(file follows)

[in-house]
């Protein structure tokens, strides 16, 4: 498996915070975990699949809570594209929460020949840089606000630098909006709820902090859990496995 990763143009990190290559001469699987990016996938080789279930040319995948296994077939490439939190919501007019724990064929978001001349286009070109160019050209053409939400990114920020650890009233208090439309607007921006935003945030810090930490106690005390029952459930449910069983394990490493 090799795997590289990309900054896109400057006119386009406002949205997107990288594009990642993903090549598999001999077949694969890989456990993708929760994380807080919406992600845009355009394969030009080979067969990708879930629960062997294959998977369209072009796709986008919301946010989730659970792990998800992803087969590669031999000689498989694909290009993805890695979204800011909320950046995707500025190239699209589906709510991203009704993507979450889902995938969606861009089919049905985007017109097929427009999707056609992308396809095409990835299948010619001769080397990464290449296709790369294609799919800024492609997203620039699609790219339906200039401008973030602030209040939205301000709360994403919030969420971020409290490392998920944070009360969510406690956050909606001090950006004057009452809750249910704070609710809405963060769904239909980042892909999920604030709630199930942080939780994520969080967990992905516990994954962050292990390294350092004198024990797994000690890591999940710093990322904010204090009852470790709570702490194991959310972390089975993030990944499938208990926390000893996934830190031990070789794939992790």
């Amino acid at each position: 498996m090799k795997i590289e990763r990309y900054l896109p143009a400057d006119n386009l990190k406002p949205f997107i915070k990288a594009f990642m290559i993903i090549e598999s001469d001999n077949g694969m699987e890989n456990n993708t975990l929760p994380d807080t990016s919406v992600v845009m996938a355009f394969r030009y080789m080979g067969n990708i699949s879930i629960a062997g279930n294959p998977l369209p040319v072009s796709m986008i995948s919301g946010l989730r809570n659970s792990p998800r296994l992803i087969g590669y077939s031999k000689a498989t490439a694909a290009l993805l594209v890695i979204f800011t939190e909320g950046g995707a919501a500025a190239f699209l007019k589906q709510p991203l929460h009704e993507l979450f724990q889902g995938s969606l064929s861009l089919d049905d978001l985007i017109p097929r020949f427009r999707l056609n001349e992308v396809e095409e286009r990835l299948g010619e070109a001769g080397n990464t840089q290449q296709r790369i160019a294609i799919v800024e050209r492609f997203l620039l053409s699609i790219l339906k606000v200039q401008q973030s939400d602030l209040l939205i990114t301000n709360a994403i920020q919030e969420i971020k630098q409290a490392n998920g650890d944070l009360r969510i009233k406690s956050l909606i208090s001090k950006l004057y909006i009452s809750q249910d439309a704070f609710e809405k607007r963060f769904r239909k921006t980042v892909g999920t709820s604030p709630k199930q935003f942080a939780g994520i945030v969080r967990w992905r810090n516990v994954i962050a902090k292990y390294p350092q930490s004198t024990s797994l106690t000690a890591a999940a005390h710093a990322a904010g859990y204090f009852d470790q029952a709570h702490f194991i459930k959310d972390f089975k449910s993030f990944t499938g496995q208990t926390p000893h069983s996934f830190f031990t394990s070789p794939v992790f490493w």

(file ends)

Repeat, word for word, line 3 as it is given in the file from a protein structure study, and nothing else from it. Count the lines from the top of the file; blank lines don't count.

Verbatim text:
């Amino acid at each position: 498996m090799k795997i590289e990763r990309y900054l896109p143009a400057d006119n386009l990190k406002p949205f997107i915070k990288a594009f990642m290559i993903i090549e598999s001469d001999n077949g694969m699987e890989n456990n993708t975990l929760p994380d807080t990016s919406v992600v845009m996938a355009f394969r030009y080789m080979g067969n990708i699949s879930i629960a062997g279930n294959p998977l369209p040319v072009s796709m986008i995948s919301g946010l989730r809570n659970s792990p998800r296994l992803i087969g590669y077939s031999k000689a498989t490439a694909a290009l993805l594209v890695i979204f800011t939190e909320g950046g995707a919501a500025a190239f699209l007019k589906q709510p991203l929460h009704e993507l979450f724990q889902g995938s969606l064929s861009l089919d049905d978001l985007i017109p097929r020949f427009r999707l056609n001349e992308v396809e095409e286009r990835l299948g010619e070109a001769g080397n990464t840089q290449q296709r790369i160019a294609i799919v800024e050209r492609f997203l620039l053409s699609i790219l339906k606000v200039q401008q973030s939400d602030l209040l939205i990114t301000n709360a994403i920020q919030e969420i971020k630098q409290a490392n998920g650890d944070l009360r969510i009233k406690s956050l909606i208090s001090k950006l004057y909006i009452s809750q249910d439309a704070f609710e809405k607007r963060f769904r239909k921006t980042v892909g999920t709820s604030p709630k199930q935003f942080a939780g994520i945030v969080r967990w992905r810090n516990v994954i962050a902090k292990y390294p350092q930490s004198t024990s797994l106690t000690a890591a999940a005390h710093a990322a904010g859990y204090f009852d470790q029952a709570h702490f194991i459930k959310d972390f089975k449910s993030f990944t499938g496995q208990t926390p000893h069983s996934f830190f031990t394990s070789p794939v992790f490493w």